When I saw this dress from Nylon Outfitters for Collabor88, I decided to wear it for my Mardi Gras set when I DJ’ed at The Velvet. It has that flamboyant exuberance with which the last day before Lent is celebrated in many parts of the world. For someone raised in a religious tradition stripped of anything approaching exuberance, it is a fascinating spectacle. There is an element of the opera bouffe in the decadent and wildly flamboyant celebration of music, life and the sensory pleasures for that last Fat Tuesday before the penitent and solemn Ash Wednesday and the month of sacrifice for Lent. As an outsider to the faith, the rituals are like a play, a passionate, loud and beautiful play of extremes – melodrama in its highest form.
I will never forget my first exposure to religious exuberance. One Sunday, someone slipped into the back of our church after the service started. No one turned around to look, because we were a congregation of serious, severe and studious Scandinavians who would never express an emotion so gauche as curiosity. That this was someone very different was obvious the first time we heard the word ‘Amen’ coming from behind us. The pastor was giving his sermon, a sermon punctuated for the first time in his long, long pastoral career with phrases like “Amen!” and “Preach it!” “Praise Jesus!” and “God Bless!”
If you can imagine a congregation of quiet, note-taking, margin-writing Scandinavians, some of whom still recalled with shock and disapproval a visiting pastor swaying to the rhythm while singing “Power in the Blood”, you can get an inkling of the chagrin and curiosity that gripped that frigid little church that Sunday morning. But of course, everyone was too polite to turn their heads and look behind to see who was there. I could see a few people try to get a surreptitious glance, straightening their necks and turning their heads ever so slightly, but everyone sat in the first four rows and he was too far back. I, too, started to ever so slightly look to my left before my mother grabbed my knee and squeezed her reprimand.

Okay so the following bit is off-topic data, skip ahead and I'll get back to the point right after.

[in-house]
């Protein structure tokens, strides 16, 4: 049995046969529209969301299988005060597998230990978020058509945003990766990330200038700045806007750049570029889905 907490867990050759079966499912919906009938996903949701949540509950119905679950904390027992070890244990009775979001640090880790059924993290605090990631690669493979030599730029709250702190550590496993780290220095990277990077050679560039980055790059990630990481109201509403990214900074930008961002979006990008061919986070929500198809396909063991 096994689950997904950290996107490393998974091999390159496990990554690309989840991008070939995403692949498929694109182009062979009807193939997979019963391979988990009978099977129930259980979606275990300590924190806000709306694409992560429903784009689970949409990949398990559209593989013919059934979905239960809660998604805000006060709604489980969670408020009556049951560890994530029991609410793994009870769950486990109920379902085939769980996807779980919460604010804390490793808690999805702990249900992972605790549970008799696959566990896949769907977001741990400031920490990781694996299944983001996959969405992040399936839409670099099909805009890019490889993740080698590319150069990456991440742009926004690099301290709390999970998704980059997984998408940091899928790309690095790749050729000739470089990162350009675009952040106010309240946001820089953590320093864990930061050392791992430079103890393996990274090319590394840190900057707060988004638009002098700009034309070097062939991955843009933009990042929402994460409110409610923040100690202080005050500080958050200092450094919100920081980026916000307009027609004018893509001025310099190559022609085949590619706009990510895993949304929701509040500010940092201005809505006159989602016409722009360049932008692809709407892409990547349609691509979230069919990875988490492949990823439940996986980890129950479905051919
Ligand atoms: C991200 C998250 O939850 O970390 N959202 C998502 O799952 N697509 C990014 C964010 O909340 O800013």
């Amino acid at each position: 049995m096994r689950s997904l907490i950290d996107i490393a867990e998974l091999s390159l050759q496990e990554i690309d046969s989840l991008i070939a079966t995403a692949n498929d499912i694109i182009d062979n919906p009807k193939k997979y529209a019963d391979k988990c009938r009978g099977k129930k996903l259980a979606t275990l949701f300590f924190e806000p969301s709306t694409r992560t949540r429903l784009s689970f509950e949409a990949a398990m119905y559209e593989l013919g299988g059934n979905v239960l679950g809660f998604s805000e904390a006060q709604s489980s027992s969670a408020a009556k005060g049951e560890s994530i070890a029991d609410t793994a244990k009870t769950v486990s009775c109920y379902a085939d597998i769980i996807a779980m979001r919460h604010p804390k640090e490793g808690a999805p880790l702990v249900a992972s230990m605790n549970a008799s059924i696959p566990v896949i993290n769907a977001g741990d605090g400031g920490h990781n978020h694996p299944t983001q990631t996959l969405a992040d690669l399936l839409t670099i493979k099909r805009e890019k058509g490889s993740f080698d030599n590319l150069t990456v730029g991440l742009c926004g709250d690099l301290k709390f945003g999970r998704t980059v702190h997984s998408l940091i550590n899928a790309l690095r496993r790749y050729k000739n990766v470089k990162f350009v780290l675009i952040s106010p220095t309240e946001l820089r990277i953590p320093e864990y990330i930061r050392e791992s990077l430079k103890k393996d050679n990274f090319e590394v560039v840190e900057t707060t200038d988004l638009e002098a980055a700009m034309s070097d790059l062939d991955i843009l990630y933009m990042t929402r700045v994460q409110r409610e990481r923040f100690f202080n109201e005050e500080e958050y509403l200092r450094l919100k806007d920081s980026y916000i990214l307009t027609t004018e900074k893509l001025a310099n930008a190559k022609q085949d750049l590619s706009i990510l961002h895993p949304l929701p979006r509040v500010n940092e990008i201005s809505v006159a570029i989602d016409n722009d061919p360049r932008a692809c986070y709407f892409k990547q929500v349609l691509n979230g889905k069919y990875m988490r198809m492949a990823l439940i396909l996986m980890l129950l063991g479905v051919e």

After the service our curiosity was satisfied. He was a traveler, a Baptist from Mississippi, who did not want to miss fellowship with his Baptist brethren even if he was so far from home. Of course, he had no way of knowing that Baptist services were so very different in our neck of the woods. He was also the first African-American several of us, including me, had ever seen in person and not on television. I remember he was not the least bit uncomfortable about being vocal in a congregation of the silent. I also remember he was made welcome and invited to Sunday dinner with the family whose turn it was to host the pastor, on the receiving end of the fawning hospitality heaped on a foreign exchange student when they first arrive. It was a brief encounter, memorable for the novelty. However, I most remember how next Sunday when the dour and ascetic hatchet-faced elementary school principal remarked “I do hope our service today will be free of interruption.” that my mother, never shy about unkindness, said, “I don’t know. It was good to be reminded that faith is supposed to bring us joy.”
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Skin: Adam N Eve Skins – Shelby T1 Fawn
Makeup Tattoos: Schadenfreude Sulfur Vlinder Blushing (glitter)
Schadenfreude Malachite Vlinder, Full
Eyes: Insufferable Dastard
Mani/Pedi: SLink Mesh Hands
Hair: [LeLutka]-GLORIA Hair – Rita
Clothing: (NO) Ivy Drape Dress – Yellow/Green
Shoes: Miamai_Camille High Heels_Chartreuse Flax
Jewelry: (Yummy) Caprice Necklace – Color
::je suis…grande::all color::bangles